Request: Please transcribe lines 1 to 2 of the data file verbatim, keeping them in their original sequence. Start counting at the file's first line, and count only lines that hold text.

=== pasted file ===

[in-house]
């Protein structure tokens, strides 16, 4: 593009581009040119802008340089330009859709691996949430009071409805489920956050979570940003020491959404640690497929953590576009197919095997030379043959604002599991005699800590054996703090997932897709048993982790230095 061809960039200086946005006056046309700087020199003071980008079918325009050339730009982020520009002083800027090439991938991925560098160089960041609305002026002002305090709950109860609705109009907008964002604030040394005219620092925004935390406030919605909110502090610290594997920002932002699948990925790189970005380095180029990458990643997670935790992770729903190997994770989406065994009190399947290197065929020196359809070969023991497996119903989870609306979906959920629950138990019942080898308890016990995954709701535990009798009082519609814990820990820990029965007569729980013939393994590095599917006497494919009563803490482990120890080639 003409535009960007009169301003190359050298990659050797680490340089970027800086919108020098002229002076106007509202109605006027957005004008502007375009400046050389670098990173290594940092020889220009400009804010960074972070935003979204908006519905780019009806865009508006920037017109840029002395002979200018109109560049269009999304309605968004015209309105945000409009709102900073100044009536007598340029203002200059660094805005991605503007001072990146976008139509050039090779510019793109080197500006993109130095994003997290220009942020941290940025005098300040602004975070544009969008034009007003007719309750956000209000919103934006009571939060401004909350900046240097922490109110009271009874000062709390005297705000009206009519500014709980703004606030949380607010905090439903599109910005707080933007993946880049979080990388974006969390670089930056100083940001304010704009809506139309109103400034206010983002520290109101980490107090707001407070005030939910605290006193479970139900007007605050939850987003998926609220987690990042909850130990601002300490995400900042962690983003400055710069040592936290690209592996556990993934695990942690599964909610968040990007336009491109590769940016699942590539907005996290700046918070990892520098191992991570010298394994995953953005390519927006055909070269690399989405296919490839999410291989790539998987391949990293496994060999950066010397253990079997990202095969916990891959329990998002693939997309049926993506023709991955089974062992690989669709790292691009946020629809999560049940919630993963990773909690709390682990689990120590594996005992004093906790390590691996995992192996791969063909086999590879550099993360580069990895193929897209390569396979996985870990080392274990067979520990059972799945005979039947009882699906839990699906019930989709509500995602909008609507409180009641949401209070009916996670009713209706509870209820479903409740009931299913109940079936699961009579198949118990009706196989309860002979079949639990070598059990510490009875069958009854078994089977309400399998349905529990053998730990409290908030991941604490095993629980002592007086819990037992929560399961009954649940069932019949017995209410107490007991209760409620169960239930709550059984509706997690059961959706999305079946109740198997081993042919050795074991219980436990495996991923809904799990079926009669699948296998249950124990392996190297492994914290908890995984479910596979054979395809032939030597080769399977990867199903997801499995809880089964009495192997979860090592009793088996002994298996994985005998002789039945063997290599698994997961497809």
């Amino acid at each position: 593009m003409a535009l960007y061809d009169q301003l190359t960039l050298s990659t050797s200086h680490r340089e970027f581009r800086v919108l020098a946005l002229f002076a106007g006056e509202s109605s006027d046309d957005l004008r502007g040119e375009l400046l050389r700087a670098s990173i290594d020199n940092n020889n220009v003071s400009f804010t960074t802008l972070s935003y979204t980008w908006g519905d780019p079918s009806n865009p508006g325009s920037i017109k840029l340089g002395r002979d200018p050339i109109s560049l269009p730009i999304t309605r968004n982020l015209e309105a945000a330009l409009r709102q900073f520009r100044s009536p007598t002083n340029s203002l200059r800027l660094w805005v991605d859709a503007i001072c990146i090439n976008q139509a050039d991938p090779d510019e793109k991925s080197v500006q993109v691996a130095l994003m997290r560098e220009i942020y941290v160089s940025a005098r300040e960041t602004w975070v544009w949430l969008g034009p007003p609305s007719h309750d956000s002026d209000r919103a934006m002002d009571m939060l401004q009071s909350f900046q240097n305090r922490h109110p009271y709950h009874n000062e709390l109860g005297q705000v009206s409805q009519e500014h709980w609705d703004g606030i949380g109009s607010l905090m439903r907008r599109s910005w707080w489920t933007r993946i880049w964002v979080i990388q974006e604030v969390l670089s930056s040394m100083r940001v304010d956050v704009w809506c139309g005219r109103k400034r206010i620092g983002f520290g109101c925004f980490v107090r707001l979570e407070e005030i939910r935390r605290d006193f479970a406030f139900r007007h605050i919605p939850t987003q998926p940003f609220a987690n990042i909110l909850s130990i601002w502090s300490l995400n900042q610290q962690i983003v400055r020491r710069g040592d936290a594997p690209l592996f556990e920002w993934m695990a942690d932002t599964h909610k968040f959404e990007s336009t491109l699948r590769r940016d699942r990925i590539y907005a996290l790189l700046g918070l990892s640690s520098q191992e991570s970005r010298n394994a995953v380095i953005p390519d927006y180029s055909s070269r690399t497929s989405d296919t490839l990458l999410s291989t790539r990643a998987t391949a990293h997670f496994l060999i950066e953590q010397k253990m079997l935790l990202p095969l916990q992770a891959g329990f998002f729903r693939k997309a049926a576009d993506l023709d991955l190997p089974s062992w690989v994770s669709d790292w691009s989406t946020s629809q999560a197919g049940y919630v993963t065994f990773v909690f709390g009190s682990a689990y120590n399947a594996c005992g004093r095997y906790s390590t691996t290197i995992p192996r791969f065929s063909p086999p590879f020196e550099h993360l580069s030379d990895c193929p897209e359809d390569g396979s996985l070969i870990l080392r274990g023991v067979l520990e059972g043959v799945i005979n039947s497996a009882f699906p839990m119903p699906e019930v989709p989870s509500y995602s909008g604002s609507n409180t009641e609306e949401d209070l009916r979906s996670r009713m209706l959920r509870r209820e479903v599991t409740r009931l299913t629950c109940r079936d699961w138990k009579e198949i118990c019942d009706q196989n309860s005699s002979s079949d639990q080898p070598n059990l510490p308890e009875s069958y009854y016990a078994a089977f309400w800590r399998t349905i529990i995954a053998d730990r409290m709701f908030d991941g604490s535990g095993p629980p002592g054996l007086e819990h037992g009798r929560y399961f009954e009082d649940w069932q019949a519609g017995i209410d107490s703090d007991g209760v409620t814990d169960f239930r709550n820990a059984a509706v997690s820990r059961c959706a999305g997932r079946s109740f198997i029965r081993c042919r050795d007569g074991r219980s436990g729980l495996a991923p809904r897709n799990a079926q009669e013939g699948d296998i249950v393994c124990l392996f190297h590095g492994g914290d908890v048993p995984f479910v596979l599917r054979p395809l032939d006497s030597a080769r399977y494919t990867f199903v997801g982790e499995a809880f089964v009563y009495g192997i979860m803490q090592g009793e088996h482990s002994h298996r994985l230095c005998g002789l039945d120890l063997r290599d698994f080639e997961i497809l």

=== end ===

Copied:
[in-house]
């Protein structure tokens, strides 16, 4: 593009581009040119802008340089330009859709691996949430009071409805489920956050979570940003020491959404640690497929953590576009197919095997030379043959604002599991005699800590054996703090997932897709048993982790230095 061809960039200086946005006056046309700087020199003071980008079918325009050339730009982020520009002083800027090439991938991925560098160089960041609305002026002002305090709950109860609705109009907008964002604030040394005219620092925004935390406030919605909110502090610290594997920002932002699948990925790189970005380095180029990458990643997670935790992770729903190997994770989406065994009190399947290197065929020196359809070969023991497996119903989870609306979906959920629950138990019942080898308890016990995954709701535990009798009082519609814990820990820990029965007569729980013939393994590095599917006497494919009563803490482990120890080639 003409535009960007009169301003190359050298990659050797680490340089970027800086919108020098002229002076106007509202109605006027957005004008502007375009400046050389670098990173290594940092020889220009400009804010960074972070935003979204908006519905780019009806865009508006920037017109840029002395002979200018109109560049269009999304309605968004015209309105945000409009709102900073100044009536007598340029203002200059660094805005991605503007001072990146976008139509050039090779510019793109080197500006993109130095994003997290220009942020941290940025005098300040602004975070544009969008034009007003007719309750956000209000919103934006009571939060401004909350900046240097922490109110009271009874000062709390005297705000009206009519500014709980703004606030949380607010905090439903599109910005707080933007993946880049979080990388974006969390670089930056100083940001304010704009809506139309109103400034206010983002520290109101980490107090707001407070005030939910605290006193479970139900007007605050939850987003998926609220987690990042909850130990601002300490995400900042962690983003400055710069040592936290690209592996556990993934695990942690599964909610968040990007336009491109590769940016699942590539907005996290700046918070990892520098191992991570010298394994995953953005390519927006055909070269690399989405296919490839999410291989790539998987391949990293496994060999950066010397253990079997990202095969916990891959329990998002693939997309049926993506023709991955089974062992690989669709790292691009946020629809999560049940919630993963990773909690709390682990689990120590594996005992004093906790390590691996995992192996791969063909086999590879550099993360580069990895193929897209390569396979996985870990080392274990067979520990059972799945005979039947009882699906839990699906019930989709509500995602909008609507409180009641949401209070009916996670009713209706509870209820479903409740009931299913109940079936699961009579198949118990009706196989309860002979079949639990070598059990510490009875069958009854078994089977309400399998349905529990053998730990409290908030991941604490095993629980002592007086819990037992929560399961009954649940069932019949017995209410107490007991209760409620169960239930709550059984509706997690059961959706999305079946109740198997081993042919050795074991219980436990495996991923809904799990079926009669699948296998249950124990392996190297492994914290908890995984479910596979054979395809032939030597080769399977990867199903997801499995809880089964009495192997979860090592009793088996002994298996994985005998002789039945063997290599698994997961497809």